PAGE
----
Have you ever roasted garlic cloves in the oven? This simple technique creates a nutty, buttery garlic spread that is perfect for spreading on rustic bread or sandwiches, mixing into pasta, covering baked chicken or fish, or as the base for soups and stews.
Hi all! I’m popping in this week to share a simple How To tutorial for roasted garlic. While many of you have probably done this before, I want to be sure that no one is left out on this secret to turning garlic into a flavor bomb for your meals.
So, what are the steps? First, you need a bunch of heads of garlic. You cut off the tops of them to expose the garlic cloves (pictured below). Place them in a large piece of tinfoil and drizzle a ton of olive oil on top. Pinch up the tinfoil into a tight package and send the garlic off into the oven for its sauna experience.
How do you know they’re done? The papery skins will shrink back a bit and the garlic cloves will be soft and creamy inside. All you have to do is squeeze from the root-end of the garlic until the cloves come out to use and enjoy the roasted garlic.
- Heads of garlic
- Olive oil
- Preheat the oven to 400 degrees.
- Cut off the tops of the garlic heads to expose the cloves. Set them on tinfoil in a pan, root-side down, and generously drizzle olive oil overtop (see notes). Crimp closed the tin foil to hold in the heat.
- Roast the garlic for 30-35 minutes, or until a fork easily pokes straight through the garlic heads.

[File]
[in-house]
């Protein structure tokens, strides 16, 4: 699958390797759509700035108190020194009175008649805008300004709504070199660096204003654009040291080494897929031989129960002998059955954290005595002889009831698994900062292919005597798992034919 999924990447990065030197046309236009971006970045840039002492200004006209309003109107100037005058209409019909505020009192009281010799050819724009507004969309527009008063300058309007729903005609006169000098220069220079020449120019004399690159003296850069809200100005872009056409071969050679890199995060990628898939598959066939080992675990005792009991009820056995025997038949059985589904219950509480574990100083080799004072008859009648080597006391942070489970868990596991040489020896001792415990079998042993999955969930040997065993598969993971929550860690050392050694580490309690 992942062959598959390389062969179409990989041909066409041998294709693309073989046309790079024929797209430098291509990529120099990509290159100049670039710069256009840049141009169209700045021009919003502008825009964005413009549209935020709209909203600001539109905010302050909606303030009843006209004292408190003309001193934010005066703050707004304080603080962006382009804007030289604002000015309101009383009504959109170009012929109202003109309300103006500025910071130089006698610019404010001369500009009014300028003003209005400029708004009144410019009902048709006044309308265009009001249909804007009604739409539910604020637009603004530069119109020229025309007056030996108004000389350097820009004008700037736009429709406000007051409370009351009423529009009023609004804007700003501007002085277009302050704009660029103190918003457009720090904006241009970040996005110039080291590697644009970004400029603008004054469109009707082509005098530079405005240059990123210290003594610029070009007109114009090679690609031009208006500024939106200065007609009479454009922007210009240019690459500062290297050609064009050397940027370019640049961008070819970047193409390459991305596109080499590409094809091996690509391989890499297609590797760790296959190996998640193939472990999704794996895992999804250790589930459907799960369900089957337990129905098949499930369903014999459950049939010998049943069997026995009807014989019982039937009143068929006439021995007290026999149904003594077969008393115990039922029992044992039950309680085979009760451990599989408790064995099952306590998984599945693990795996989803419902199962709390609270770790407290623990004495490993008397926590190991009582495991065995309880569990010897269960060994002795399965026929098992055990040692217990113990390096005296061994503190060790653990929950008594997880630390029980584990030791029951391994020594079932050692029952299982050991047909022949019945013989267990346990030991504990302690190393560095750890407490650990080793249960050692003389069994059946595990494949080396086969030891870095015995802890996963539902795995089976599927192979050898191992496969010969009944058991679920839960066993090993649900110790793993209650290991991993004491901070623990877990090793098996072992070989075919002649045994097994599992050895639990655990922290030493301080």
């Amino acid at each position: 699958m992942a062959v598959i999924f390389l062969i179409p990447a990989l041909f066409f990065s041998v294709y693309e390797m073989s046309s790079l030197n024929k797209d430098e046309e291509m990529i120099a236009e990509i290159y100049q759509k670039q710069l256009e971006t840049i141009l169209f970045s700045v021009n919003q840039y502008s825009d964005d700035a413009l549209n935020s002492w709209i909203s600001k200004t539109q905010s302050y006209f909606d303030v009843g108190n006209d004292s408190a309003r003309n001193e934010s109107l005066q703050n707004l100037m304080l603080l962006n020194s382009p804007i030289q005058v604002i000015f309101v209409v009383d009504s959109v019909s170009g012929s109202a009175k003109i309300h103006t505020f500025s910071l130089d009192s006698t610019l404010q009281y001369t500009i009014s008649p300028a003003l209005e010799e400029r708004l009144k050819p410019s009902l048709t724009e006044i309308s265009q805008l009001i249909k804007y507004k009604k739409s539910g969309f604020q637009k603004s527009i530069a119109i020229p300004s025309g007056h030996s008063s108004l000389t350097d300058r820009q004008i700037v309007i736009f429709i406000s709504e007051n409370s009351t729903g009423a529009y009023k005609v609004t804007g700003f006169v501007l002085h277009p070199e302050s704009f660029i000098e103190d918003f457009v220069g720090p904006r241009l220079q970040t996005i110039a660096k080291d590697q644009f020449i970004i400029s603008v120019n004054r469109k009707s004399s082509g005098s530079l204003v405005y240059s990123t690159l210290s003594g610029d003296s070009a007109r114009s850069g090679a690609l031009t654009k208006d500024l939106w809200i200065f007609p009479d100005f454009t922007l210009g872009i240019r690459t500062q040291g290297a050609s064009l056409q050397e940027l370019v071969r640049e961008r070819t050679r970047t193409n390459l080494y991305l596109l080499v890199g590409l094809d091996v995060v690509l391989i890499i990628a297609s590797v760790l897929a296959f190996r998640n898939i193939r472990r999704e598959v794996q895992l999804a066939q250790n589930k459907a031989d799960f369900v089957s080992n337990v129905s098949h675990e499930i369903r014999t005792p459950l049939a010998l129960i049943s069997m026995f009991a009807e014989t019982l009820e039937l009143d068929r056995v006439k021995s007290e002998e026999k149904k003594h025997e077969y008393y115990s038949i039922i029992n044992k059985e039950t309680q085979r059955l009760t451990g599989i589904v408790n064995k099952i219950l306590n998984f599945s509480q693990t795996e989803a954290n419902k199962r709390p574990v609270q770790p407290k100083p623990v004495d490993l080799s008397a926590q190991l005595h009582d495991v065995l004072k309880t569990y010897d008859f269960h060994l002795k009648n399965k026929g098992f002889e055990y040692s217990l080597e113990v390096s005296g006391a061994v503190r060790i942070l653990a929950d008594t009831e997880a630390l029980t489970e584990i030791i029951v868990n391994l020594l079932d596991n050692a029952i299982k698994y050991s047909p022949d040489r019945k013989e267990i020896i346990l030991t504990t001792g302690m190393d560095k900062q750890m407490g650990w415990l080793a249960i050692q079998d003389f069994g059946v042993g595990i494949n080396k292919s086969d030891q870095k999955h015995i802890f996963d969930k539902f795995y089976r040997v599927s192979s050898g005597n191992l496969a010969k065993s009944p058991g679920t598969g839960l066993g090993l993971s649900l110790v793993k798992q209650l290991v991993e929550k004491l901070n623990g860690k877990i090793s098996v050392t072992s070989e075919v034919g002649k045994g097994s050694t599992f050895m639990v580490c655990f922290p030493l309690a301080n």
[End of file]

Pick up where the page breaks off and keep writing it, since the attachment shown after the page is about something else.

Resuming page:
- Allow the garlic to cool almost fully. Use your fingers to squeeze the roasted garlic out of its papery skin. Store in an airtight container in the fridge or freezer and add to recipes.
The garlic can last in your fridge for up to a week, with the roasted cloves stored in an airtight container in the fridge. I prefer to mash them after roasting, when they have cooled a bit, and freeze them in small plastic bags or containers to pull out when I’m making a meal and want some nutty, buttery pizzaz.
Looking for ways to use roasted garlic?
- Stirred into soups (it would be delicious in my Mediterranean Quinoa Soup)
- Mashed as a spread for sandwiches
- Spread onto baked chicken or smashed potatoes (like my Crispy Garlic Smashed Potatoes)
- Mixed into any cooked grain (hello, Roasted Garlic Quinoa)
- Minced and tossed with pasta (might I recommend it in this One Pot Broccolini Pasta with Sausage and White Beans?)
- Pureed into hummus like my Pumpkin Bean Dip